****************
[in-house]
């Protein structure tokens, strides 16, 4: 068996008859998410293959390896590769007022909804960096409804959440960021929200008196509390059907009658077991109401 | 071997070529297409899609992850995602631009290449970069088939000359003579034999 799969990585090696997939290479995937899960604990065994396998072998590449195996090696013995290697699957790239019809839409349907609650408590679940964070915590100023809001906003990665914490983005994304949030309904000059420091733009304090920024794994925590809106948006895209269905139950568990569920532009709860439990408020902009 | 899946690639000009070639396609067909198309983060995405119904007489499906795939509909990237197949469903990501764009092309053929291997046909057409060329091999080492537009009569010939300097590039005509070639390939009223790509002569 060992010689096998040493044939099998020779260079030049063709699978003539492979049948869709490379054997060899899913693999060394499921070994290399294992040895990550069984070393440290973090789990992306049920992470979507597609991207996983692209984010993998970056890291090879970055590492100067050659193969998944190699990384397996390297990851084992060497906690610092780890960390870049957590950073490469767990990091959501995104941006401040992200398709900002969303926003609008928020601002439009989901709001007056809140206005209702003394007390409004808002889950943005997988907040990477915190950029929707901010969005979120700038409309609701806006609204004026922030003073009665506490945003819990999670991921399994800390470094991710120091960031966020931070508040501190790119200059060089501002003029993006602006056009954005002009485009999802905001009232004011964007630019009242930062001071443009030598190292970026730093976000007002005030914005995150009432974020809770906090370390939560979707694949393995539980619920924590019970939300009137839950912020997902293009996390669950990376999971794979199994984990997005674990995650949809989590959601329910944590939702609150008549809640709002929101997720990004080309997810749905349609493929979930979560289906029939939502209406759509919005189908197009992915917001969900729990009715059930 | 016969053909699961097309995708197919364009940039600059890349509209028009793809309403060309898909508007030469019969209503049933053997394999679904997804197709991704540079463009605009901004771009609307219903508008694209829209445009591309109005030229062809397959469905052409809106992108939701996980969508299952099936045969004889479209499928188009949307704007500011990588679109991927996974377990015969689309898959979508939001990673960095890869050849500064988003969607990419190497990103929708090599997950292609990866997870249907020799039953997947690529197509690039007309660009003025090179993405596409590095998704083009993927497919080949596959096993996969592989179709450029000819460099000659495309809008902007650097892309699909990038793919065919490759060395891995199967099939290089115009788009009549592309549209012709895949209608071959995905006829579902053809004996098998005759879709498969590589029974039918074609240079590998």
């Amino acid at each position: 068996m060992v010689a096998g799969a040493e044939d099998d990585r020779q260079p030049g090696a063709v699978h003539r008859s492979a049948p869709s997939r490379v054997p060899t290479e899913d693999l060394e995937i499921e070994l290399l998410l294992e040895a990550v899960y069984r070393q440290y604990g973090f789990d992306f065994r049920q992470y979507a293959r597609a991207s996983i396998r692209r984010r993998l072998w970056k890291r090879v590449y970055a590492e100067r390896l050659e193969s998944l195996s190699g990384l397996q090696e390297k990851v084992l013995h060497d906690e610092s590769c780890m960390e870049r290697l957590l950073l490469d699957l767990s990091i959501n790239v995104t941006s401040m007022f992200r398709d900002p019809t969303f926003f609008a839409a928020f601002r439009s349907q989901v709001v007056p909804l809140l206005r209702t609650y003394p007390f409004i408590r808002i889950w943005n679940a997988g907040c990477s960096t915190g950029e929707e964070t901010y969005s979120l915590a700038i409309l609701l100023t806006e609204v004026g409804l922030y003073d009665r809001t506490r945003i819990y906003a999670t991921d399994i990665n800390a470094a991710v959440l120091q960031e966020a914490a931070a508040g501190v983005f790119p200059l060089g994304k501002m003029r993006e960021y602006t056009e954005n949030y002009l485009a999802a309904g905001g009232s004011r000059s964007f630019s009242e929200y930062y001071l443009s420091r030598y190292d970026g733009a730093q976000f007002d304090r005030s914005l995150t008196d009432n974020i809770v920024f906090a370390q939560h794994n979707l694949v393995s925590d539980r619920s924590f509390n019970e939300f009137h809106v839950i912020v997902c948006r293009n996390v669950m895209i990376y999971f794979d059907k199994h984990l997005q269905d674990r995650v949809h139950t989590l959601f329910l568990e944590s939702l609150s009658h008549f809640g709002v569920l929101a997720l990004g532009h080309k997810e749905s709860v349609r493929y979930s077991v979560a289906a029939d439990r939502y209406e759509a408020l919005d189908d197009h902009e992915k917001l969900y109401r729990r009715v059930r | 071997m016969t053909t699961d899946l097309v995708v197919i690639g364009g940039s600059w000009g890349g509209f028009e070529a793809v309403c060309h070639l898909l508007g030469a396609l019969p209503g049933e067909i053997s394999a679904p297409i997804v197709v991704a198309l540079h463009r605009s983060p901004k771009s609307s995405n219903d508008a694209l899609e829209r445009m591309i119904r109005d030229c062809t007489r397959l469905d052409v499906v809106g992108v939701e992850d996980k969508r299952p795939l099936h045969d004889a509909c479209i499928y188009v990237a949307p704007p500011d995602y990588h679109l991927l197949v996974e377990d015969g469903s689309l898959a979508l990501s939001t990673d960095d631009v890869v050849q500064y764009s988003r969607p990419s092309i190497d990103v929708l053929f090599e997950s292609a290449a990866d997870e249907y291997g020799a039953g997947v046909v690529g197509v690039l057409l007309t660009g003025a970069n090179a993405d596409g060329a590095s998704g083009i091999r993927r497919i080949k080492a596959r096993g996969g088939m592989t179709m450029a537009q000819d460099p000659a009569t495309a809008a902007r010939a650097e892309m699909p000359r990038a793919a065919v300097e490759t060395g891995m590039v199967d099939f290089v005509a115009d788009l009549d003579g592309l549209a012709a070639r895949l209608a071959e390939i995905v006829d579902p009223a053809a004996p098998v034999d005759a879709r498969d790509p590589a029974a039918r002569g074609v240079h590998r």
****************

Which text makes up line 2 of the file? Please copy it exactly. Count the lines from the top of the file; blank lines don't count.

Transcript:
């Protein structure tokens, strides 16, 4: 068996008859998410293959390896590769007022909804960096409804959440960021929200008196509390059907009658077991109401 | 071997070529297409899609992850995602631009290449970069088939000359003579034999 799969990585090696997939290479995937899960604990065994396998072998590449195996090696013995290697699957790239019809839409349907609650408590679940964070915590100023809001906003990665914490983005994304949030309904000059420091733009304090920024794994925590809106948006895209269905139950568990569920532009709860439990408020902009 | 899946690639000009070639396609067909198309983060995405119904007489499906795939509909990237197949469903990501764009092309053929291997046909057409060329091999080492537009009569010939300097590039005509070639390939009223790509002569 060992010689096998040493044939099998020779260079030049063709699978003539492979049948869709490379054997060899899913693999060394499921070994290399294992040895990550069984070393440290973090789990992306049920992470979507597609991207996983692209984010993998970056890291090879970055590492100067050659193969998944190699990384397996390297990851084992060497906690610092780890960390870049957590950073490469767990990091959501995104941006401040992200398709900002969303926003609008928020601002439009989901709001007056809140206005209702003394007390409004808002889950943005997988907040990477915190950029929707901010969005979120700038409309609701806006609204004026922030003073009665506490945003819990999670991921399994800390470094991710120091960031966020931070508040501190790119200059060089501002003029993006602006056009954005002009485009999802905001009232004011964007630019009242930062001071443009030598190292970026730093976000007002005030914005995150009432974020809770906090370390939560979707694949393995539980619920924590019970939300009137839950912020997902293009996390669950990376999971794979199994984990997005674990995650949809989590959601329910944590939702609150008549809640709002929101997720990004080309997810749905349609493929979930979560289906029939939502209406759509919005189908197009992915917001969900729990009715059930 | 016969053909699961097309995708197919364009940039600059890349509209028009793809309403060309898909508007030469019969209503049933053997394999679904997804197709991704540079463009605009901004771009609307219903508008694209829209445009591309109005030229062809397959469905052409809106992108939701996980969508299952099936045969004889479209499928188009949307704007500011990588679109991927996974377990015969689309898959979508939001990673960095890869050849500064988003969607990419190497990103929708090599997950292609990866997870249907020799039953997947690529197509690039007309660009003025090179993405596409590095998704083009993927497919080949596959096993996969592989179709450029000819460099000659495309809008902007650097892309699909990038793919065919490759060395891995199967099939290089115009788009009549592309549209012709895949209608071959995905006829579902053809004996098998005759879709498969590589029974039918074609240079590998």